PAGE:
Valerie Lopez is about to record her 200th interview for Comedy Wham, the Austin-based powerhouse of comedy-scene reporting. It’ll be a live podcast, the comedians to be interviewed are none less than Brendan K. O’Grady and Duncan Carson, and it’s happening on Wednesday night at the Fallout Theater, and you’re invited.
Yes, we said Fallout Theater.
Yes, yes, we know we recently made a big fuss about the new Buzz Mill on East Seventh and their all-comedy-all-the-time agenda.
We stand by that fuss and we give it a thumbs-up, because, no shit, that place has it … um, how do say? That place has it goin’ on, you know? They opened the new club just a couple months ago, and they have that excellent Brunch Bird menu, and – yeah, all of that.
But Fallout Theater, they’ve been bringing the hilarity since forever. (Or, well, at the very least, since that whole clusterfuck with The New Movement was resolved, right?)
And they’ve been bringing it, with show after show after show, during this (we’re hoping final) portion of Our Pandemic Situation, too.
And now the Fallout is hosting this Wednesday’s live podcast event – and it’s not just Valerie Lopez’s 200th interview, but also Comedy Wham’s sixth anniversary.
And – those Sure Thing guys are part of it?
Ah, it’s gonna be a terrific night for Austin comedy! Criswell predicts!
[Note: No actual Criswell has predicted.]
So, to give y’all a bit more general intel before the wits hit the fan, we’ve wrangled up a mini-interview of our own right here – with Comedy Wham’s head honcho. With, to be more descriptive, Comedy Wham’s ebullient head honcho …
Austin Chronicle: Okay, did you plan on having the Sure Thing guys for this 200th interview, or was that pure chance? And, if you did plan it that way, why them?
Valerie Lopez: Seinfeld was unavailable. [She laughs.] Actually, Duncan Carson and Brendan K. O'Grady were my very first interview – and almost every anniversary, I've tried to sit down with one or the other of them. They've witnessed the changes in the comedy scene as much as I have, and they're really fun to talk to. And one year, when I didn't sit down with them for an anniversary, Brendan teased me about forgetting them for the anniversary episode.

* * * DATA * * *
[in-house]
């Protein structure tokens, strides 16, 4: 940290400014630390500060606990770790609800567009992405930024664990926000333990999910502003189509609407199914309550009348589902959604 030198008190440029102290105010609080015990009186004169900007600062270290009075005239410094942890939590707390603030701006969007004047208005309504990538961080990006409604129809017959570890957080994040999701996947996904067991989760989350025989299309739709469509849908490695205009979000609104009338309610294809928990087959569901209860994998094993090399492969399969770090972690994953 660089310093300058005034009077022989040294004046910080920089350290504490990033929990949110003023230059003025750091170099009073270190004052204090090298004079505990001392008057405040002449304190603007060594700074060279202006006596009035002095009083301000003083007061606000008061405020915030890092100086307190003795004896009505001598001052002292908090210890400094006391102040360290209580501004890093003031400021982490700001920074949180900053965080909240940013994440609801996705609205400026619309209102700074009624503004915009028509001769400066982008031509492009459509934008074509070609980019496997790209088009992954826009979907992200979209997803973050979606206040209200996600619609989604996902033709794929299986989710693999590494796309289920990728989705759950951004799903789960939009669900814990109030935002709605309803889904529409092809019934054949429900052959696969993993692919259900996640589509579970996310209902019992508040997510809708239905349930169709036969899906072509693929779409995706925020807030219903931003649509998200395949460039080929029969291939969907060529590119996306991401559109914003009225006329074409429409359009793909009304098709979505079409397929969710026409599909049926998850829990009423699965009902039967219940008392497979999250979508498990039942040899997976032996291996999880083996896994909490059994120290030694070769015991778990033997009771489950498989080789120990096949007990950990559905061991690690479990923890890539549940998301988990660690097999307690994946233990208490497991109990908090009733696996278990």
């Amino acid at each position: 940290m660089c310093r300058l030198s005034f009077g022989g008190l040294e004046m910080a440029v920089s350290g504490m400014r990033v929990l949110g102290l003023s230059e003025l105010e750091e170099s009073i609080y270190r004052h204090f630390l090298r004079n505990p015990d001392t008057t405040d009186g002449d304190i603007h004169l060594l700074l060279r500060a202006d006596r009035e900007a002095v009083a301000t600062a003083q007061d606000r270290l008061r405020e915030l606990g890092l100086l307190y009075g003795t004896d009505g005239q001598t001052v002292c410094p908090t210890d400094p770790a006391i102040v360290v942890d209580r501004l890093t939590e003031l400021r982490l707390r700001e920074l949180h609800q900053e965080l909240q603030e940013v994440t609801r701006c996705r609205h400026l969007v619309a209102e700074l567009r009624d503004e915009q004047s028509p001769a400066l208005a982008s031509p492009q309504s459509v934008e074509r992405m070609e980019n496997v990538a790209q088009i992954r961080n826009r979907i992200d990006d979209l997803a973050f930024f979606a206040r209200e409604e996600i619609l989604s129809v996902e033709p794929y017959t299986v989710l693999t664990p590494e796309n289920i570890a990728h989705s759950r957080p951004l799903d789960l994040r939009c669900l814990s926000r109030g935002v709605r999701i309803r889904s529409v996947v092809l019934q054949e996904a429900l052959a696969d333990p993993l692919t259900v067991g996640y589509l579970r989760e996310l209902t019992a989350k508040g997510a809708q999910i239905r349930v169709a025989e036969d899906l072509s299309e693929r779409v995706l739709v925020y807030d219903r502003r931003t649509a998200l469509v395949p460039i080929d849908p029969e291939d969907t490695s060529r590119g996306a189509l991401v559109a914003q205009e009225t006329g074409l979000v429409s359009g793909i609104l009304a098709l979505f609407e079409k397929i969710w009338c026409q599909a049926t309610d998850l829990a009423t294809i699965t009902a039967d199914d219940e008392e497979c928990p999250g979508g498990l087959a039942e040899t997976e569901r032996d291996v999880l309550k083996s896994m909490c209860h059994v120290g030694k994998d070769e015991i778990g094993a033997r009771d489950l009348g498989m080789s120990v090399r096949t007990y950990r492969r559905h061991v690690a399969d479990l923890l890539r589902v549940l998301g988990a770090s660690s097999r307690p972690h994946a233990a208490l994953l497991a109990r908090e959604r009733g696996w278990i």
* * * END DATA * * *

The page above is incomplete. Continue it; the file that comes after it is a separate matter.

AC: Comedy Wham is such an obvious labor of love – which must require a lot of labor and a lot of love, to keep it going for six years. What caused you to start it in the first place?
VL: In 2012, as part of my divorce therapy, I started attending the Sure Thing weekly showcases religiously. For me, laughter truly was healing. After about four years, I realized I was as curious about what someone's life was offstage as what they were sharing with audiences onstage. I was doing another podcast at the time, but we decided it wouldn't make sense to incorporate interviews into that podcast, so I launched out on my own. What I didn't realize at the time was that Comedy Wham would grow to be so much more than a podcast. My favorite thing to hear when I talk to a comic I haven't met before is "Oooh, you're the one that runs the events page? Thank you!" It's beautiful to me that what started as one thing has morphed into so many things that Comedy Wham does, and has created strong friendships with my web guru partner Richard Goodwin and contributor Lara Smith.
AC: Okay, why the name Comedy Wham? As opposed to, like, Comedy Pow or Comedy Gishklork or anything else?
VL: Please excuse me while we research our rebranding to Comedy Gishklork – you may just be onto something, Brenner! But, seriously, the name was all Dave Thomas' doing. No, not the Wendy's Dave Thomas. My friend Dave launched a blog named Comedy Wham in 2014 to promote local comedy shows and, by 2016, he was a newlywed and a new dad and unable to keep up with the website. When I approached him about expanding to include an interview podcast, he was excited and happy to have me do that. He was also able to stay involved by writing the articles that accompanied each podcast episode – a tradition that continues to this day. I've always loved the name Comedy Wham: It's simple, a bit silly, and unique. Even after Dave officially stepped away for the full soccer dad life, I've never once thought about changing it.
AC: Imagine you could interview one famous comedian, recently dead or long dead, who you’ve never interviewed before. Why would you choose that person in particular?
VL: Ah, an impossible choice. When I think about who consistently makes me laugh no matter how often I watch their work, the name that always comes to mind is Chris Farley. I watch Tommy Boy and Black Sheep several times a year and laugh at everything he does. You can't convince me there's a more perfect SNL sketch than the Chippendale's sketch. Part of the appeal of wanting to sit down with him is that I think he'd appreciate the minutiae that I sometimes get into with a guest – much like his SNL interviews. “Do you remember when …” And I think he'd be honest with me about his mental demons – and I like to think that when someone is open with me, it helps the listener who may be facing their own demons. One of the things I've grown to appreciate is how much comics are willing to open up to me, and I'm grateful to have that connection with them.”
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